This article was updated on June 5, 2017, and originally published on Jan. 22, 2017.

In November 2016, Californians overwhelmingly voted to embrace pro-pot laws that clear the way toward creating the United States' biggest recreational marijuana market. Is California's marijuana market a boon to marijuana investors? Read on to see how big California's marijuana market could become.

First, some history

California pioneered medical marijuana legalization in the 1990s, but it has been slower to endorse laws that open up the recreational marijuana market.

Marijuana buds spill out onto a pile of money from a prescription bottle.


In 2010, California's Proposition 19 fell on deaf ears when 53.5% of voters opted against passing it. If it had been passed, Proposition 19 would've allowed Californian adults over age 21 to possess up to 1 ounce of marijuana for personal consumption and to grow marijuana in a space of up to 25 square feet.

At the time, supporters applauded Proposition 19 for its potential to help end the drug war with Mexico while generating significant tax revenue. At least one report suggested that if passed, Proposition 19 could've saved $200 million on law enforcement expenses and added $1.2 billion annually in tax revenue.

However, the opposition convinced the majority of voters that those savings and tax receipts were overstated, and as a result, the bill failed to pass.

A pro-pot victory

Opinions on recreational marijuana have changed significantly since Proposition 19's failure in 2010. Colorado and Washington passed recreational marijuana laws in 2012, and Oregon and Alaska joined them in 2014. So far, legalization in those states has been a success, particularly in terms of increasing tax revenue, and that's helped improve perceptions of recreational marijuana.

In Colorado, marijuana sales eclipsed $1 billion in 2016, up 30% from 2015, and as a result, the state collected $200 million in marijuana taxes, fees, and licenses last year.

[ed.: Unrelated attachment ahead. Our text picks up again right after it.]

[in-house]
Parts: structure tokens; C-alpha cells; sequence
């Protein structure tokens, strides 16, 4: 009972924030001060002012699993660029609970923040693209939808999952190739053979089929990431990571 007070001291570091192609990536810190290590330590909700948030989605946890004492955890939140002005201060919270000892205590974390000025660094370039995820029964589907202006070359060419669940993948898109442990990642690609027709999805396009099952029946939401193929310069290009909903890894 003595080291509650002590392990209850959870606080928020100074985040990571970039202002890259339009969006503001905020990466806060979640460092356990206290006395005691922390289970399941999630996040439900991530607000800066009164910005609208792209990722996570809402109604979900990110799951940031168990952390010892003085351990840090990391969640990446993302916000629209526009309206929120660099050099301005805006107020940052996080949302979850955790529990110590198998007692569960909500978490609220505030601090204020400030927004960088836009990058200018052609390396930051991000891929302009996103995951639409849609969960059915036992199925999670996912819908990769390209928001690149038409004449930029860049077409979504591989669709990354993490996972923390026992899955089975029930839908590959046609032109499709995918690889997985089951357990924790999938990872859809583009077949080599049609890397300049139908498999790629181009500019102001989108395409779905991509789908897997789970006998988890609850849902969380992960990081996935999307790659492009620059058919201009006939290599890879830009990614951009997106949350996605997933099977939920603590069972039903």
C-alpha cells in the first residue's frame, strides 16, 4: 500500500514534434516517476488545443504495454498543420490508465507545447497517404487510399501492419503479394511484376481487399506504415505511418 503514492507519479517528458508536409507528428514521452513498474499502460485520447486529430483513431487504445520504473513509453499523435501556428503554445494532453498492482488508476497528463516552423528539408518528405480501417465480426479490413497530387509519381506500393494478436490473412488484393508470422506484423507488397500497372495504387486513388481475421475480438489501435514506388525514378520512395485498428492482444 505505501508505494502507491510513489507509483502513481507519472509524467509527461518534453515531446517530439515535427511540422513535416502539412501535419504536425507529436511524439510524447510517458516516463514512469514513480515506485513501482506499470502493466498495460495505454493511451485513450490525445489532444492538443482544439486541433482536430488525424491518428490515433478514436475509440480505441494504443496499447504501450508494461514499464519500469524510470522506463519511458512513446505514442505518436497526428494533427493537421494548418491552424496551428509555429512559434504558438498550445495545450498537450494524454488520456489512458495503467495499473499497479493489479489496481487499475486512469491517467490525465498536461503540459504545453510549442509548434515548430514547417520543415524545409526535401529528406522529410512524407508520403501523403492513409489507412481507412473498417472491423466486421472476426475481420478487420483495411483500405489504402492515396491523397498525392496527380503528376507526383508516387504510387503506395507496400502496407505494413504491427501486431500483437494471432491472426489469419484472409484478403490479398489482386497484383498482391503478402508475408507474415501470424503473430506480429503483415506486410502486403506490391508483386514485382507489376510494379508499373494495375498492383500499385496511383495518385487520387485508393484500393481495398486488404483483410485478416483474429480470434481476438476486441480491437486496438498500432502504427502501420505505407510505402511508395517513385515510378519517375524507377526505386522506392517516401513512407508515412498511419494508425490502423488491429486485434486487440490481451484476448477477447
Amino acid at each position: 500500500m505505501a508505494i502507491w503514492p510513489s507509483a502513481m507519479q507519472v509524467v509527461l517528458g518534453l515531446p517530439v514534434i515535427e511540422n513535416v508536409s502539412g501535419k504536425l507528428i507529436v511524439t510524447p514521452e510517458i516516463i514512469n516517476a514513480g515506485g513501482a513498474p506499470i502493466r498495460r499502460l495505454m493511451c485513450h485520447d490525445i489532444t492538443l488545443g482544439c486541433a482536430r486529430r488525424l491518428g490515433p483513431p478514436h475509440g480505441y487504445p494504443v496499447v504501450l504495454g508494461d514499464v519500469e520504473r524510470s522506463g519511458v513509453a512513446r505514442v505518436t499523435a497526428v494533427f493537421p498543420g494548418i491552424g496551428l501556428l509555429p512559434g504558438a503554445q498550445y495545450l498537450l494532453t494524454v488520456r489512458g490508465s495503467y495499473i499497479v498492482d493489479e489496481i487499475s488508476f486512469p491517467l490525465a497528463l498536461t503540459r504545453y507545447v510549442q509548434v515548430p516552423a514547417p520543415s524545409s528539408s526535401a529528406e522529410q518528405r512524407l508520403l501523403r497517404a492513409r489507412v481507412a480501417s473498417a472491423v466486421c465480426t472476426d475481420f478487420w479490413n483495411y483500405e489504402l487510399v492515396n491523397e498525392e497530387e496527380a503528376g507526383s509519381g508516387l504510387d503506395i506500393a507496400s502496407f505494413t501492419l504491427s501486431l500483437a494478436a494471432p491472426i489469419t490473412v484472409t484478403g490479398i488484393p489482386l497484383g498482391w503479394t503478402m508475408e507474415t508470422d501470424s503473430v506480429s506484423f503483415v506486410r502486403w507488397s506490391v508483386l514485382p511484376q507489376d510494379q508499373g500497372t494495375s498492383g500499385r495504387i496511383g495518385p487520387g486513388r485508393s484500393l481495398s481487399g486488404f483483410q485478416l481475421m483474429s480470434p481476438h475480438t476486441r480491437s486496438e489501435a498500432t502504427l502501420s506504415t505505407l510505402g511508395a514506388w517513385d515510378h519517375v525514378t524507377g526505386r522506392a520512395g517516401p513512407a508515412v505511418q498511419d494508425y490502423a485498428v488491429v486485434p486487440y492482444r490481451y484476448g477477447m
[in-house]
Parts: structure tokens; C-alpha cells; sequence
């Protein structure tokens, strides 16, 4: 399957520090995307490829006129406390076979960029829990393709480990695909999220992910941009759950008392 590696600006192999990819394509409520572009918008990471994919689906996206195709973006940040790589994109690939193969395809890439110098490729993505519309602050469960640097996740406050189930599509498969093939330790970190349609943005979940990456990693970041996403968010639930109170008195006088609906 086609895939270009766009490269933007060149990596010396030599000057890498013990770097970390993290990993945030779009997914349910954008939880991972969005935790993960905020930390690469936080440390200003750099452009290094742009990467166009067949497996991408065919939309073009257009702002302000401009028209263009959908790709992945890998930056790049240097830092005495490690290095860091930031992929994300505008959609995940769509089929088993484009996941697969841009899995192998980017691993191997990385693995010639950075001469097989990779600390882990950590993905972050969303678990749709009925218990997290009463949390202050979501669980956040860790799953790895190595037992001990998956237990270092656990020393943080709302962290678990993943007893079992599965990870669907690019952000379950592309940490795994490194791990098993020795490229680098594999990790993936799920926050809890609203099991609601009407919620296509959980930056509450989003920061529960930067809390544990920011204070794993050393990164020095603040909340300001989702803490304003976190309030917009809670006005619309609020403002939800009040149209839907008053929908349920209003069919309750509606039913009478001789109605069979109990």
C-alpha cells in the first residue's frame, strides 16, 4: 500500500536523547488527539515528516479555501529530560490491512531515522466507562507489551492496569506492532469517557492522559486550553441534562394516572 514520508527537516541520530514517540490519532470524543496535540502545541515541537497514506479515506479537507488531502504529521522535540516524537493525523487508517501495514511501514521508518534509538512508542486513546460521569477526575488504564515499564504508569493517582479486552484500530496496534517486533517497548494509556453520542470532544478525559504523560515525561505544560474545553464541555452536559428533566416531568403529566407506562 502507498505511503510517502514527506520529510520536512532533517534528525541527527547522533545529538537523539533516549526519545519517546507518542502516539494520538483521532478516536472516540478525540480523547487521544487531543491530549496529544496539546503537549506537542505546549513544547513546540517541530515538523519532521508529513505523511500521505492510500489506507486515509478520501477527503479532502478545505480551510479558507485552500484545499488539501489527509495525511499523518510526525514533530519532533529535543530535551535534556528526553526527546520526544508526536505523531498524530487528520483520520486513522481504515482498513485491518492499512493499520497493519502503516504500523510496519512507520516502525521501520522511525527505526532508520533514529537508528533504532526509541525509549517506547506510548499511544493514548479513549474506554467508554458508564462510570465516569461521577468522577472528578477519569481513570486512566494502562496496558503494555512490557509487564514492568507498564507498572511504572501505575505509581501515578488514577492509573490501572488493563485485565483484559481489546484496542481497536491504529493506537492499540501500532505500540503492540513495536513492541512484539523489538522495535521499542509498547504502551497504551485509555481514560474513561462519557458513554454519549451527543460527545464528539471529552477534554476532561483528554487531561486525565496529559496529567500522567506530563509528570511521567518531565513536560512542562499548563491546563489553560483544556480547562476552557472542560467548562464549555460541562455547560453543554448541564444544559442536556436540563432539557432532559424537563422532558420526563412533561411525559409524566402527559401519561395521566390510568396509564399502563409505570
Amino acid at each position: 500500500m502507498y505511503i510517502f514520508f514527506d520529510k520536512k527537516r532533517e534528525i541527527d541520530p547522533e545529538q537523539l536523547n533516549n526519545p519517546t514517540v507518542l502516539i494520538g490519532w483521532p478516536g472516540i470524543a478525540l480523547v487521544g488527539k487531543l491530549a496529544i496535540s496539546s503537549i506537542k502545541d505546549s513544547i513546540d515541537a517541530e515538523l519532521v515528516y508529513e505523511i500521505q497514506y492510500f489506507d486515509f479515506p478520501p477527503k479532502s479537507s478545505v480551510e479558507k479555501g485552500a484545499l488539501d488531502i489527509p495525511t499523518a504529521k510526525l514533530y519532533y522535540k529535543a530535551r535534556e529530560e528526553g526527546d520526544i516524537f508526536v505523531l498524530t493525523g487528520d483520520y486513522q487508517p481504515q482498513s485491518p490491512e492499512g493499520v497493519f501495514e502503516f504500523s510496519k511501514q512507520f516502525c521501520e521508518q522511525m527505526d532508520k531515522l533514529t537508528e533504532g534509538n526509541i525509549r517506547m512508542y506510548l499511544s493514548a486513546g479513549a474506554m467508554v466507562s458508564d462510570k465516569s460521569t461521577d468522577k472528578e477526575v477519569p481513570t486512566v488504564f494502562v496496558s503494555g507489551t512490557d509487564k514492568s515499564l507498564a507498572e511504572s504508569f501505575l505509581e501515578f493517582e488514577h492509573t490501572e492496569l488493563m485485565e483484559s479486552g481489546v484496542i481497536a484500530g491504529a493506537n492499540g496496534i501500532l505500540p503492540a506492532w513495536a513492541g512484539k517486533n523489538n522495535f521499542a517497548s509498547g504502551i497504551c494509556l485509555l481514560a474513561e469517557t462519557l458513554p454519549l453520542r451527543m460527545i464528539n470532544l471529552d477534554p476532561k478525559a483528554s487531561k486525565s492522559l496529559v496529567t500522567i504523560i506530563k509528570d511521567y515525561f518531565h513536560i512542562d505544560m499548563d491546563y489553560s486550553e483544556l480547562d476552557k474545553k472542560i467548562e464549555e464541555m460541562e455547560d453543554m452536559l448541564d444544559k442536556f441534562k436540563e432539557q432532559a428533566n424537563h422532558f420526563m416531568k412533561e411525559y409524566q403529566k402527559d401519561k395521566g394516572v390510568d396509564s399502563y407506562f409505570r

Thanks to states like Colorado trail-blazing recreational marijuana, national support for legalization has grown, and pro-pot advocates faced a less rocky road to victory last November.

In California, the Adult Use of Marijuana Act, or Proposition 64, passed by a vote of 57.13% for and 42.87% against, and that means that Californians can now possess up to 28.5 grams of marijuana and grow up to six plants.

The law sets up a process for licensing dispensaries that can sell marijuana and marijuana products, and it gives California the right to charge fees and collect taxes on marijuana.

It will take some time to get California's recreational market fully up and running, but California's got well-established medical marijuana production and distribution infrastructure in place, and that should help matters. For instance, California's Emerald Triangle region is already considered the largest area for cannabis production in the United States, and more than 900 medical marijuana dispensaries already operate in the state.

California's marijuana infrastructure has Matt Karnes, founder of GreenWave Advisors, LLC, estimating that the state's marijuana market could grow from about $2.8 billion per year in 2017 to $5.8 billion per year in 2018. Karnes predicts California's recreational marijuana market could reach $7.7 billion as soon as 2021.

Investing in marijuana stocks

A more than doubling in California's marijuana sales over the next five years has many investors hunting for stocks that could benefit from it.